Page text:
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Reflections

High Street’s Long-Term Decline

Charlie Clemoes

In a decades long process which started with the independent store, companies like Walmart and Amazon are destroying physical shopping space in city centres.

Some empty shops in Charlie Clemoes' hometown of Exeter. (Credits: Clemoes)

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In a decades long process which started with the independent store, companies like Walmart and Amazon are destroying physical shopping space in city centres.

Visiting the local “high street” in a typical UK town can be a pretty sad experience these days. Take away the charity shops, bookies, and pound stores, and you’re left with a lot of national chains that are barely managing to survive.

This experience is borne out by a recent survey from Price Waterhouse Coopers and high street analysts the Local Data Company, which found that, in the first half of 2019, the UK saw a net closure rate of seven chain stores every day. This resulted in an overall decline of more than one thousand stores on Britain’s top 500 high streets in that same period.

Despite attempts by governments and local authorities to reverse the decline, this trend has been building for well over a decade. It is generally understood to have begun with the collapse of Woolworths, which ceased operation in 2009, in the early years of the global economic downturn. This marked the beginning of a succession of closures in the years that followed, including Virgin Megastore/Zavvi, Comet and British Home Stores. Even several chains which once seemed immune to crisis have been in trouble in recent years: among them Topshop, Debenhams, House of Fraser and Marks and Spencer.

Is e-commerce to blame?

We’re often invited to see this decline as an inevitable product of the rise of e-commerce. In fact, however, it has been many decades in the making, and can be traced back to fundamental shifts in the way goods move across the globe.

With the emergence of the shipping container in the 1970s, it became possible to transport large quantities of goods across the world for practically nothing. One of the first chains to harness the potential of this innovation was Walmart (which trades as Asda in the UK). Drawing on earlier “just-in-time” or “lean” supply chain innovations introduced in Japanese factories (most notably Toyota’s kanban system), the supermarket chain adopted a system of Collaborative Planning, Forecasting and Replenishment (CPFR), wherein they would freely share inventory information with their suppliers so that all the nodes in their supply chain could synchronise forecasts and activities. As a result of CPFR, Walmart could effectively take advantage of a global network of suppliers, while minimising risk of oversupply or shortfall of goods.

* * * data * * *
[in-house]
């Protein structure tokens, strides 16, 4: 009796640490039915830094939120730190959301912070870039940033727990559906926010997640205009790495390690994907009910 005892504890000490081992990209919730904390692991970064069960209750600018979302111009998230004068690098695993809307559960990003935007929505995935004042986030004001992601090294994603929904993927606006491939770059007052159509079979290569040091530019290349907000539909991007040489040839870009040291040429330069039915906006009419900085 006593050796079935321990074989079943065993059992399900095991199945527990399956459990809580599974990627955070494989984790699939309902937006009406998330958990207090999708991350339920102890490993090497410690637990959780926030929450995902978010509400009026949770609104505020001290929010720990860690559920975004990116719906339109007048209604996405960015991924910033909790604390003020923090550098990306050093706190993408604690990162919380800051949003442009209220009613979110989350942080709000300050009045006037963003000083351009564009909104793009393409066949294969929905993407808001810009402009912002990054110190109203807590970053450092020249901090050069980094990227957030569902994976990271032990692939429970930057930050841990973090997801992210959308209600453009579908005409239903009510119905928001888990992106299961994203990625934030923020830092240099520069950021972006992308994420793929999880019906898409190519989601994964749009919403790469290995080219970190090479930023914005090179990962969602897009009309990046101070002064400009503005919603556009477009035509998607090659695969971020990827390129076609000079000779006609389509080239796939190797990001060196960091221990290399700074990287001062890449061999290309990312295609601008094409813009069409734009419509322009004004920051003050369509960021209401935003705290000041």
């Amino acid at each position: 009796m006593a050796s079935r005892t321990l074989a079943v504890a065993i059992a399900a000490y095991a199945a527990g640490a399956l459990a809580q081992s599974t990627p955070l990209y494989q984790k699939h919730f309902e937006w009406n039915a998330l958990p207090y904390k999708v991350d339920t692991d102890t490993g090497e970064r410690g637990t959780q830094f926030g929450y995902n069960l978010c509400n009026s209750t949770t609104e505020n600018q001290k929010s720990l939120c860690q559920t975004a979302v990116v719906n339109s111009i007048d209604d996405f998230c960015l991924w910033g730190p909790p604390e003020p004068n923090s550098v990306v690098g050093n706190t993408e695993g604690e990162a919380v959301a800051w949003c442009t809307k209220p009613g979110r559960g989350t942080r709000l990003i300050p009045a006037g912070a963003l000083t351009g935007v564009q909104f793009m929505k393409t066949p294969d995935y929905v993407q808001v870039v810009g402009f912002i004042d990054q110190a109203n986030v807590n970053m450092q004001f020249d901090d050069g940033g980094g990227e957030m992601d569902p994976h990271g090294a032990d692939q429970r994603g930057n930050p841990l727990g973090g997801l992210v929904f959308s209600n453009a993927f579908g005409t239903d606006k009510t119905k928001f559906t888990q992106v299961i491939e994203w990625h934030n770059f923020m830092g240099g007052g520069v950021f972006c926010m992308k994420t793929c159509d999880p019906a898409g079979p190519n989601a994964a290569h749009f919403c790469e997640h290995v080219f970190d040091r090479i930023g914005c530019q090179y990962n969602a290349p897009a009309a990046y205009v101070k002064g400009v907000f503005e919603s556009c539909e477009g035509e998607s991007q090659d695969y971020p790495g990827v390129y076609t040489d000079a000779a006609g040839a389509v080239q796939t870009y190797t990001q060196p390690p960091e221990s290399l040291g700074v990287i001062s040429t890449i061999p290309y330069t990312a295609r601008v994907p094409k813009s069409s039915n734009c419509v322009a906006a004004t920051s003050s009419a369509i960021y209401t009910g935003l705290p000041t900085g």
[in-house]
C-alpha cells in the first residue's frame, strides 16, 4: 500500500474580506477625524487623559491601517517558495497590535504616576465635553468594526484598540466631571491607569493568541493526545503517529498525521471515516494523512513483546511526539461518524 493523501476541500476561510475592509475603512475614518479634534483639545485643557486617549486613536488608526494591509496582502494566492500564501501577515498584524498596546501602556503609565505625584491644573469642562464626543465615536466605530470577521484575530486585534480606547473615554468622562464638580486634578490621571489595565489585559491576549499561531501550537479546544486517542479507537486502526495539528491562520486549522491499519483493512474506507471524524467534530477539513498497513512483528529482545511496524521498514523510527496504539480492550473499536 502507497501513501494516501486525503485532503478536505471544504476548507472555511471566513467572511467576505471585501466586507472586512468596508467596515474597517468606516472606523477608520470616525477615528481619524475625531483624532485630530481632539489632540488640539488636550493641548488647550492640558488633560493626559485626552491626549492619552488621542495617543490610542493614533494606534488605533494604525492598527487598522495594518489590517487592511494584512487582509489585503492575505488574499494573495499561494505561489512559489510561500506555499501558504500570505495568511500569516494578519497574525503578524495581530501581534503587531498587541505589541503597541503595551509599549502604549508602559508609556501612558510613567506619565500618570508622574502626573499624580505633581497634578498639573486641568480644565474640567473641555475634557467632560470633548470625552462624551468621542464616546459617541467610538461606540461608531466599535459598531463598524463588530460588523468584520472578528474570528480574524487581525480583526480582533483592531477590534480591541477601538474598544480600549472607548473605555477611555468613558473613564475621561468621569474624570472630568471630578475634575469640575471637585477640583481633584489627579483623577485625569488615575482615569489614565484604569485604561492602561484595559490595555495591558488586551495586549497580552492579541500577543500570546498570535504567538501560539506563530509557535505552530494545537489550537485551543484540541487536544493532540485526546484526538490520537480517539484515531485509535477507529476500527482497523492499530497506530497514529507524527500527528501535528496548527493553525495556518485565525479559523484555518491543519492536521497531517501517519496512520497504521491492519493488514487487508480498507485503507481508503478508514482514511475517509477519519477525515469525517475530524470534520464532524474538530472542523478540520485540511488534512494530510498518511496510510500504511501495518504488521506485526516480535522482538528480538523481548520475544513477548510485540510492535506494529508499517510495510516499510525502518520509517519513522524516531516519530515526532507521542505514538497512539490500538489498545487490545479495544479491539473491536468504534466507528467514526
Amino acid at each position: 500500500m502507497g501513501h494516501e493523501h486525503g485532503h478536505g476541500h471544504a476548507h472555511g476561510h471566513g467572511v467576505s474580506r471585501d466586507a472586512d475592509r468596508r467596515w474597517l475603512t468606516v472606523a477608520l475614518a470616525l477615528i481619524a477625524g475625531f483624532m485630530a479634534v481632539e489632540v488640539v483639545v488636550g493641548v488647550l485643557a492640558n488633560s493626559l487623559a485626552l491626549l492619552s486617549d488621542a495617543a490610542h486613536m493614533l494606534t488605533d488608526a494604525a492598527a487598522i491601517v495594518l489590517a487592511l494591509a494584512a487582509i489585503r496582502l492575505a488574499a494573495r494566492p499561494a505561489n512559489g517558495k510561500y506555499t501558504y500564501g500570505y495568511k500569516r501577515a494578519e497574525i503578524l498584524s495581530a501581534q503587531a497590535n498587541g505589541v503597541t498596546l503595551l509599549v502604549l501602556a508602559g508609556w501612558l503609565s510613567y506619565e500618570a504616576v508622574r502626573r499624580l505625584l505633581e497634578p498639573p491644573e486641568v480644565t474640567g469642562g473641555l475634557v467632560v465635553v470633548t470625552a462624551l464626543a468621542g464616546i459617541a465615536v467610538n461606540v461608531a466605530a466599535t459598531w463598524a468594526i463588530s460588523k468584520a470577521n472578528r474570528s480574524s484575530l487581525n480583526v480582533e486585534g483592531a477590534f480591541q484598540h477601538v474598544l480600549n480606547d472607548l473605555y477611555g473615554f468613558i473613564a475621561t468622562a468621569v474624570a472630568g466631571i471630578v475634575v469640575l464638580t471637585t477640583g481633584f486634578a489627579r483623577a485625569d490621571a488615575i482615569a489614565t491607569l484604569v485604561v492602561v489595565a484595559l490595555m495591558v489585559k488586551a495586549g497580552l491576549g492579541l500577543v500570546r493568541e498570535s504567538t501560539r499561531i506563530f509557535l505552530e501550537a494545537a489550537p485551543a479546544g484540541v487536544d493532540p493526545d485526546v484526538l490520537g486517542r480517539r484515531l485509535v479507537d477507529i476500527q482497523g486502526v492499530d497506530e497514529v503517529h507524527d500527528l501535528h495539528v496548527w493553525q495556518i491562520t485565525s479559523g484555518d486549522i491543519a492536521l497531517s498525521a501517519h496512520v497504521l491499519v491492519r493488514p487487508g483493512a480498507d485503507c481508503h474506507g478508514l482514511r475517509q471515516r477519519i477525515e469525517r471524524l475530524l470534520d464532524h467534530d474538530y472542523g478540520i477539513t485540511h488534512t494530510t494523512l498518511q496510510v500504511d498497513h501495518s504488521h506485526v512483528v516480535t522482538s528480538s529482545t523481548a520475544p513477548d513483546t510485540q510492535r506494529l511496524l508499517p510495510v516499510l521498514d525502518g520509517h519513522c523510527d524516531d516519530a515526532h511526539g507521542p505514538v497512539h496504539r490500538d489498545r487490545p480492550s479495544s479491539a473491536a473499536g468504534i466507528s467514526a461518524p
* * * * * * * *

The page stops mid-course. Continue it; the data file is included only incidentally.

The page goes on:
Walmart’s Superior Economies of Scale

In the first two decades since CPFR was adopted by Walmart, its impact was primarily felt by the independent local store. According to a study by Kenneth Stone for Iowa State University, small towns in America can lose almost half of their retail trade within ten years of a Walmart store opening (a process all too familiar to towns in the UK and beyond). Now, with the emergence of online shopping, along with more sophisticated logistics technology and ever cheapening transportation costs, the effect is being felt by even the larger physical retailers, who can’t keep up with multinational companies such as Walmart and Amazon and their superior economies of scale.

Thanks to these two companies, and a handful of others (each country seems to have a few), it is now simply not possible to sustain the level and variety of retail activity that most town’s high streets were built for. This means that a whole load of jobs and money is going to multinational corporations, rather than remaining circulating within the local community.

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Go Local and Democratise the Multinationals

So, what should be the next move for governments looking to address the ever-expanding void in the centres of their towns and cities? One obvious response is to reduce rents on retail space so that small businesses can manage the risk of setting up shop in the heart of town. This would in turn allow the high street to take advantage of regional industries and adapt to local needs and interests.

Another possibility, advanced by Leigh Phillips and Michal Rozworski, in their book The People’s Republic of Walmart: How the World’s Biggest Corporations are Laying the Foundation for Socialism, would be to radically democratise companies like Walmart, so that they work more in harmony with the towns and cities which they are currently at odds with, as well as the people who work for them.

This all may seem overly optimistic, but the alternative is much worse.

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